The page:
Virginia Mason First in Region to Use FibroScan Technology to Evaluate Liver Disease

Device allows many patients to avoid traditional liver biopsies

Released: 12/2/2013 2:00 PM EST
Source Newsroom: Virginia Mason Medical Center
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Newswise — SEATTLE – (Dec. 2, 2013) – Virginia Mason today becomes the first in the Pacific Northwest to use non-invasive FibroScan technology to evaluate disease stage in patients diagnosed with liver ailments.

Approved by the federal Food and Drug Administration earlier this year, the technology transforms how liver disease is diagnosed. It is highly effective in determining the presence or absence of cirrhosis without a liver biopsy. The patient is spared the discomfort and risk of the invasive biopsy procedure. FibroScan also allows a larger volume of the liver to be evaluated compared to small samples that can be obtained during a typical biopsy.

“This truly changes how we manage patients with liver disease and will replace the need for liver biopsies in many patients,” said Kris Kowdley, MD, hepatologist and director of the Liver Center of Excellence at Virginia Mason.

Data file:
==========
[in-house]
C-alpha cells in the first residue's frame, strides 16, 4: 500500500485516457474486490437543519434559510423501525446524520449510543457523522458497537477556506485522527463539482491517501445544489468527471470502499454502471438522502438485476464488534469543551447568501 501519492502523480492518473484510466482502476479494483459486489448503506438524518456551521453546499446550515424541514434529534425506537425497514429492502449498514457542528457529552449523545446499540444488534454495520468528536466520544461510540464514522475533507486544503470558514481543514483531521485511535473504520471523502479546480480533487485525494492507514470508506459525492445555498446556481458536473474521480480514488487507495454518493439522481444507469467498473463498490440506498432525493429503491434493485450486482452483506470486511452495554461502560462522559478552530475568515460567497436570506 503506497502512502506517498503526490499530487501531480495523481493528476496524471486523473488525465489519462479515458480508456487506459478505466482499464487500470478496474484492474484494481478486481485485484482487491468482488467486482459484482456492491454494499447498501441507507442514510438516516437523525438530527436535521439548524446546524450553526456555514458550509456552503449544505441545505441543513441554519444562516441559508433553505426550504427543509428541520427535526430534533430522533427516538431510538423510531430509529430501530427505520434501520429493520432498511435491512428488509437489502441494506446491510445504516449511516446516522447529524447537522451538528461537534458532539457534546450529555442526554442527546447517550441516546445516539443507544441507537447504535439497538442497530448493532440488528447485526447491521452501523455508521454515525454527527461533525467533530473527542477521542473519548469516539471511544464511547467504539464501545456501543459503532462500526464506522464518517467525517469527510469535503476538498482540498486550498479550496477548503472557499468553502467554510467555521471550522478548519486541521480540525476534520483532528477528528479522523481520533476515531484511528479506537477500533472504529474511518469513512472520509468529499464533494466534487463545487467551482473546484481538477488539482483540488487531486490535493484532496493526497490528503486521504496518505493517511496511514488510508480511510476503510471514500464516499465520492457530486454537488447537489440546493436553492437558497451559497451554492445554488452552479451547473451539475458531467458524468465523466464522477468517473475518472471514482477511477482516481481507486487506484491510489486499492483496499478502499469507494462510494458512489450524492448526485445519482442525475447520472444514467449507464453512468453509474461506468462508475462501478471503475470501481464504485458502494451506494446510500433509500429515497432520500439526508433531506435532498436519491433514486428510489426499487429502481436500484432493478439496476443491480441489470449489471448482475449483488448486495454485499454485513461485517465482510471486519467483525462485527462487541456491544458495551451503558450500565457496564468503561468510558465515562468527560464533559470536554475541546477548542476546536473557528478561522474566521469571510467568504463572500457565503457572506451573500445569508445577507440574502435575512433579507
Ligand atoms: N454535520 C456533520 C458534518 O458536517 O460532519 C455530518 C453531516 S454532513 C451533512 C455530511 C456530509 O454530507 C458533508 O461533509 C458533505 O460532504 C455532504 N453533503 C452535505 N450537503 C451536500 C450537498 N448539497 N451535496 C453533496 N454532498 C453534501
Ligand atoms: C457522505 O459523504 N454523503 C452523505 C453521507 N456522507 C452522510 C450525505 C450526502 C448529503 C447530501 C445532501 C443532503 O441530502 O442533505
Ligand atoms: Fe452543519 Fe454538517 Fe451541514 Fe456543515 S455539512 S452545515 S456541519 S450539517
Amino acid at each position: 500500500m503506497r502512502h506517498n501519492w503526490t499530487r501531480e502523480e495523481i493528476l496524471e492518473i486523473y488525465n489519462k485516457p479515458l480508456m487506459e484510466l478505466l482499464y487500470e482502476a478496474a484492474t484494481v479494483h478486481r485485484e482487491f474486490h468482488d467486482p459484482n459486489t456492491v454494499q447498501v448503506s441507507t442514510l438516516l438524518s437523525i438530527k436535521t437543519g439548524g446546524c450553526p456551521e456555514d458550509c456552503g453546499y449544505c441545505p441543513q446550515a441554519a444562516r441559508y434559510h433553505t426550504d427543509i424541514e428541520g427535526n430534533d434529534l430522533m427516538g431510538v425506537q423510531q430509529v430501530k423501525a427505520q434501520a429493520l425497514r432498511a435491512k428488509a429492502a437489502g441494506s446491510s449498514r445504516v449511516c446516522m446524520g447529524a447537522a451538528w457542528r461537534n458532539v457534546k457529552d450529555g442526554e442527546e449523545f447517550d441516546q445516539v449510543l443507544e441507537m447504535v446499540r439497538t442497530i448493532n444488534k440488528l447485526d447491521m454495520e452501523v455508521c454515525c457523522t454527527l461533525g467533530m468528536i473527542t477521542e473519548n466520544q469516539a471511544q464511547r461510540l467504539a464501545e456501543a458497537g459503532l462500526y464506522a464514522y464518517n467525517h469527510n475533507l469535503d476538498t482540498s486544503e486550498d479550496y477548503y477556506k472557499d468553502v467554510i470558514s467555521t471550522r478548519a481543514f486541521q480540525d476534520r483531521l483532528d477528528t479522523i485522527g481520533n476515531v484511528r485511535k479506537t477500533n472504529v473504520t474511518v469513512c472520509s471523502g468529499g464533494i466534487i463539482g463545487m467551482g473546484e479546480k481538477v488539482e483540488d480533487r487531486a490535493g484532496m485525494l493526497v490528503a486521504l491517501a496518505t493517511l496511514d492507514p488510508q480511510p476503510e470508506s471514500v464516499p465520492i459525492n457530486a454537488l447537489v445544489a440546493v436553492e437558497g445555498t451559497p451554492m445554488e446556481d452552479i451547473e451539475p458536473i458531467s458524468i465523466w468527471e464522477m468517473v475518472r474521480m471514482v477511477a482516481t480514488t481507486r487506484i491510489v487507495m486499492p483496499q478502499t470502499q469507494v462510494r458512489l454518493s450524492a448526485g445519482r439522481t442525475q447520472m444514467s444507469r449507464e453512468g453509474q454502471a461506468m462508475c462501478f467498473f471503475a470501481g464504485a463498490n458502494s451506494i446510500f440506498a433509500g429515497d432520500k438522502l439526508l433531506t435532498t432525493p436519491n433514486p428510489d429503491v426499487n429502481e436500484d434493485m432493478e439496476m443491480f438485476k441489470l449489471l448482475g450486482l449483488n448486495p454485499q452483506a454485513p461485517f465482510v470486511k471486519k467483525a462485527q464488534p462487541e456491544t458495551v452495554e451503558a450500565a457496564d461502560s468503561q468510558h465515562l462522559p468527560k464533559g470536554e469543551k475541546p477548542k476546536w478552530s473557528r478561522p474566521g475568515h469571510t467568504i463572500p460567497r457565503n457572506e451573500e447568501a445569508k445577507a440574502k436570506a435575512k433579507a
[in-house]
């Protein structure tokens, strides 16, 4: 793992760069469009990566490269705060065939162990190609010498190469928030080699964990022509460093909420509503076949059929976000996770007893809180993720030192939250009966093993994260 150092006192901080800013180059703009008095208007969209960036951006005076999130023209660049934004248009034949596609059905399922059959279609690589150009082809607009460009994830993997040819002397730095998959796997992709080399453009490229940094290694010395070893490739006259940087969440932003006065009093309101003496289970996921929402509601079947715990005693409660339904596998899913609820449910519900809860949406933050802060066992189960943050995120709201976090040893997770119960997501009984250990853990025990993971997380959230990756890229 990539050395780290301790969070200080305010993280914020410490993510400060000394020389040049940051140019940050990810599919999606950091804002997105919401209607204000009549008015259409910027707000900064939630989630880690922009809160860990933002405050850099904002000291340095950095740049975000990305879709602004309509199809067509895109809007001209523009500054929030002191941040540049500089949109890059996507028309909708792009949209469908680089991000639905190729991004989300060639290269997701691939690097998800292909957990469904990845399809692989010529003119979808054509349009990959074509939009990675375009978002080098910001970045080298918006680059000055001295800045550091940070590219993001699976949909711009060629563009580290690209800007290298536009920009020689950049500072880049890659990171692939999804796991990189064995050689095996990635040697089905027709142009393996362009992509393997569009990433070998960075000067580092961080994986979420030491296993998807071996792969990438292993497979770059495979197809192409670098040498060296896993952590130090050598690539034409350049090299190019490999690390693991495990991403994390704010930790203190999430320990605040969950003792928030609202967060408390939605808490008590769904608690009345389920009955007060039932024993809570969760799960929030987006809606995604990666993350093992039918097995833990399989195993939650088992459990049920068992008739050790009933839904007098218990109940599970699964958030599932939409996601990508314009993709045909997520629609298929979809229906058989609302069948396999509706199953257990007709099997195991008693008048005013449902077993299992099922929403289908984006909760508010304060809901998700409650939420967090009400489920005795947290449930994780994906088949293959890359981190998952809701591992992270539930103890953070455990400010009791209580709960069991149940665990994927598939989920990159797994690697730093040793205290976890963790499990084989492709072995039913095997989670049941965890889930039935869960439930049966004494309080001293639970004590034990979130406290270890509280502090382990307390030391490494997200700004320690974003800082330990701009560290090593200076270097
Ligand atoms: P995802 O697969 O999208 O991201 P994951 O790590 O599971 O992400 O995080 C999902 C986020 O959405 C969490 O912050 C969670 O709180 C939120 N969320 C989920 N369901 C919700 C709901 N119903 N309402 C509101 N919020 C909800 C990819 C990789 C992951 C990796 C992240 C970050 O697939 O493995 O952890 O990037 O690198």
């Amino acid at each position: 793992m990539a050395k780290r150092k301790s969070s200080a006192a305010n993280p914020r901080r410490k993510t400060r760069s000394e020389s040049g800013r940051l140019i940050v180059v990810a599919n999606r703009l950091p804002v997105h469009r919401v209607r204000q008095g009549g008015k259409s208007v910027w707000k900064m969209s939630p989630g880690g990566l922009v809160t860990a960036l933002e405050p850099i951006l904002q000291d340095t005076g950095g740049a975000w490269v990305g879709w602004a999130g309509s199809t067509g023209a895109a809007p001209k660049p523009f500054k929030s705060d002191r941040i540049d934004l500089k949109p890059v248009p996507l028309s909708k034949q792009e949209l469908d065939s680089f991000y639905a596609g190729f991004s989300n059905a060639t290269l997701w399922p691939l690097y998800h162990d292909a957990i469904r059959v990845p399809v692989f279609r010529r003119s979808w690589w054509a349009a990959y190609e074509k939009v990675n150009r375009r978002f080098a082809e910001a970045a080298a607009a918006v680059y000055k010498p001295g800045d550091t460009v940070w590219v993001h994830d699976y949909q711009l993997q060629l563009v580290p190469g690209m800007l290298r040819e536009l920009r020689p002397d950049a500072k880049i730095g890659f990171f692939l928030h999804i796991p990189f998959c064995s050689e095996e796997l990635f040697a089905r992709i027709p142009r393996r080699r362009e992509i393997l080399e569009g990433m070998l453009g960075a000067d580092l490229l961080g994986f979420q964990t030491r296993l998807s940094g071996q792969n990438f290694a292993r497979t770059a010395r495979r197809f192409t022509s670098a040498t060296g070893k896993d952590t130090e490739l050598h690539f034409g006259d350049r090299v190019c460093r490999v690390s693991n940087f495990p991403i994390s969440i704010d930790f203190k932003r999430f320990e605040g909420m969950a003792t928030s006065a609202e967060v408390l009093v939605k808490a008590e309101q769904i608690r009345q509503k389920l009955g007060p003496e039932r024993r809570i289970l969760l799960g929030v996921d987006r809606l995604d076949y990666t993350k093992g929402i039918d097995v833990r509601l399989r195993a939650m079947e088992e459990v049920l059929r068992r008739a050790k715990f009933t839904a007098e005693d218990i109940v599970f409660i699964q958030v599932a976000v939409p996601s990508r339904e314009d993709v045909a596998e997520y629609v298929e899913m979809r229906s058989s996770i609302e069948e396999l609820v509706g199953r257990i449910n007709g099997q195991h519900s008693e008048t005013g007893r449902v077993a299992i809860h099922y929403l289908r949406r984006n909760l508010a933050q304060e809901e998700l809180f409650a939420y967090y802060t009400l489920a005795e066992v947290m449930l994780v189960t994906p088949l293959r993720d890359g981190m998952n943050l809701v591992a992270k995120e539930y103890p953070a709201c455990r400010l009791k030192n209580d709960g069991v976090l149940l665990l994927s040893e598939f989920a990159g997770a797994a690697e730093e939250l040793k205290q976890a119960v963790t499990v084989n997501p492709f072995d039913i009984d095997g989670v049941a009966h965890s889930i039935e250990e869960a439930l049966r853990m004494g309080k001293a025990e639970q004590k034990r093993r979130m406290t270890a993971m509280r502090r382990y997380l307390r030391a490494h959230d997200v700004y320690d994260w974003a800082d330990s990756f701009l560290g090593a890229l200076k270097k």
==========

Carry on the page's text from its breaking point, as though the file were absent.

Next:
Based on a technology called vibration-controlled transient elastography, the FibroScan device assesses liver shear wave speed (expressed in meters per second) and equivalent stiffness (expressed in kilopascal units) in a rapid and totally painless way. The physician simply places a hand-held scanner on the skin in the area over the liver. Scans can be conducted quickly and multiple times. Also, scan results are immediately available for evaluation by the physician.

The U.S. Centers for Disease Control and Prevention recently recommended “baby boomers” (individuals born from 1945 through 1965) be tested for Hepatitis C, an infectious disease that primarily affects the liver. “Our use of FibroScan is particularly timely as we’re on the brink of an enormous increase in the number of patients diagnosed with Hepatitis C,” Dr. Kowdley said.

Initially introduced in Europe in 2003 by the French company, Echosens, FibroScan is used in Japan, China, Canada and approximately 70 other countries. In April 2013, the Food and Drug Administration approved its use in the U.S.

About Virginia Mason
Virginia Mason, founded in 1920, is a nonprofit regional health care system in Seattle that serves the Pacific Northwest. Virginia Mason employs more than 5,600 people and includes a 336-bed acute-care hospital; a primary and specialty care group practice of more than 460 physicians; satellite locations throughout the Puget Sound area; and Bailey-Boushay House, the first skilled-nursing and outpatient chronic care management program in the U.S. designed and built specifically to meet the needs of people with HIV/AIDS. Benaroya Research Institute at Virginia Mason is internationally recognized for its breakthrough autoimmune disease research. Virginia Mason was the first health system to apply lean manufacturing principles to health care delivery to eliminate waste and improve quality and patient safety.


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